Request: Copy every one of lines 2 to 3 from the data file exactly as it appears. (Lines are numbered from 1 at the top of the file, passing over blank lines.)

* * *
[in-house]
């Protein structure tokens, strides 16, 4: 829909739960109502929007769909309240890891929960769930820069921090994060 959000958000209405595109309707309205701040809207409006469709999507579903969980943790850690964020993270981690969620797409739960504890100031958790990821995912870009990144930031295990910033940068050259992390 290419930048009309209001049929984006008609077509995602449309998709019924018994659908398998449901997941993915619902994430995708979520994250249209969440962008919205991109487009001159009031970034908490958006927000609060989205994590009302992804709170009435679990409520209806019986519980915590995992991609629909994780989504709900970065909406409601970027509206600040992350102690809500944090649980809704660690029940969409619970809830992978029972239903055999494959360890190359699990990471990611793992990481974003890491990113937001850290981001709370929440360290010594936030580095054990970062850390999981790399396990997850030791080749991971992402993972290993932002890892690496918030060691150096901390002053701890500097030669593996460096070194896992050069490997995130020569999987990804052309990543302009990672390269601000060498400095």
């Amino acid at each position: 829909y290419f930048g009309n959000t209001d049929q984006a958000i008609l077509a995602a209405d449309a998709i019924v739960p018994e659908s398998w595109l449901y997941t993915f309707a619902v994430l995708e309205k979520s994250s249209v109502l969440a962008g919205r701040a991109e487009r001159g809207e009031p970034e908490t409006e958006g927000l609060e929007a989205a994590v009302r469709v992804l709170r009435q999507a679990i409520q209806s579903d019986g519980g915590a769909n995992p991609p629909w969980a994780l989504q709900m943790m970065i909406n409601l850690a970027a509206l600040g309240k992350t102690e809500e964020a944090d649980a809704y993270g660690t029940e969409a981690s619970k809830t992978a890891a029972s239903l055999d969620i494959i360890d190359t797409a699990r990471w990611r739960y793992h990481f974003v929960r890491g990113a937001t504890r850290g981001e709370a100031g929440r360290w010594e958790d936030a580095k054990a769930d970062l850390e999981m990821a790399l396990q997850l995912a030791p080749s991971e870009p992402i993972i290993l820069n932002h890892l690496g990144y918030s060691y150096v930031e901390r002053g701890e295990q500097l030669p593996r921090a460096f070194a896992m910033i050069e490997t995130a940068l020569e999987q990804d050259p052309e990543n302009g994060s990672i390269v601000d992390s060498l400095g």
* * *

């Protein structure tokens, strides 16, 4: 829909739960109502929007769909309240890891929960769930820069921090994060 959000958000209405595109309707309205701040809207409006469709999507579903969980943790850690964020993270981690969620797409739960504890100031958790990821995912870009990144930031295990910033940068050259992390 290419930048009309209001049929984006008609077509995602449309998709019924018994659908398998449901997941993915619902994430995708979520994250249209969440962008919205991109487009001159009031970034908490958006927000609060989205994590009302992804709170009435679990409520209806019986519980915590995992991609629909994780989504709900970065909406409601970027509206600040992350102690809500944090649980809704660690029940969409619970809830992978029972239903055999494959360890190359699990990471990611793992990481974003890491990113937001850290981001709370929440360290010594936030580095054990970062850390999981790399396990997850030791080749991971992402993972290993932002890892690496918030060691150096901390002053701890500097030669593996460096070194896992050069490997995130020569999987990804052309990543302009990672390269601000060498400095």
């Amino acid at each position: 829909y290419f930048g009309n959000t209001d049929q984006a958000i008609l077509a995602a209405d449309a998709i019924v739960p018994e659908s398998w595109l449901y997941t993915f309707a619902v994430l995708e309205k979520s994250s249209v109502l969440a962008g919205r701040a991109e487009r001159g809207e009031p970034e908490t409006e958006g927000l609060e929007a989205a994590v009302r469709v992804l709170r009435q999507a679990i409520q209806s579903d019986g519980g915590a769909n995992p991609p629909w969980a994780l989504q709900m943790m970065i909406n409601l850690a970027a509206l600040g309240k992350t102690e809500e964020a944090d649980a809704y993270g660690t029940e969409a981690s619970k809830t992978a890891a029972s239903l055999d969620i494959i360890d190359t797409a699990r990471w990611r739960y793992h990481f974003v929960r890491g990113a937001t504890r850290g981001e709370a100031g929440r360290w010594e958790d936030a580095k054990a769930d970062l850390e999981m990821a790399l396990q997850l995912a030791p080749s991971e870009p992402i993972i290993l820069n932002h890892l690496g990144y918030s060691y150096v930031e901390r002053g701890e295990q500097l030669p593996r921090a460096f070194a896992m910033i050069e490997t995130a940068l020569e999987q990804d050259p052309e990543n302009g994060s990672i390269v601000d992390s060498l400095g």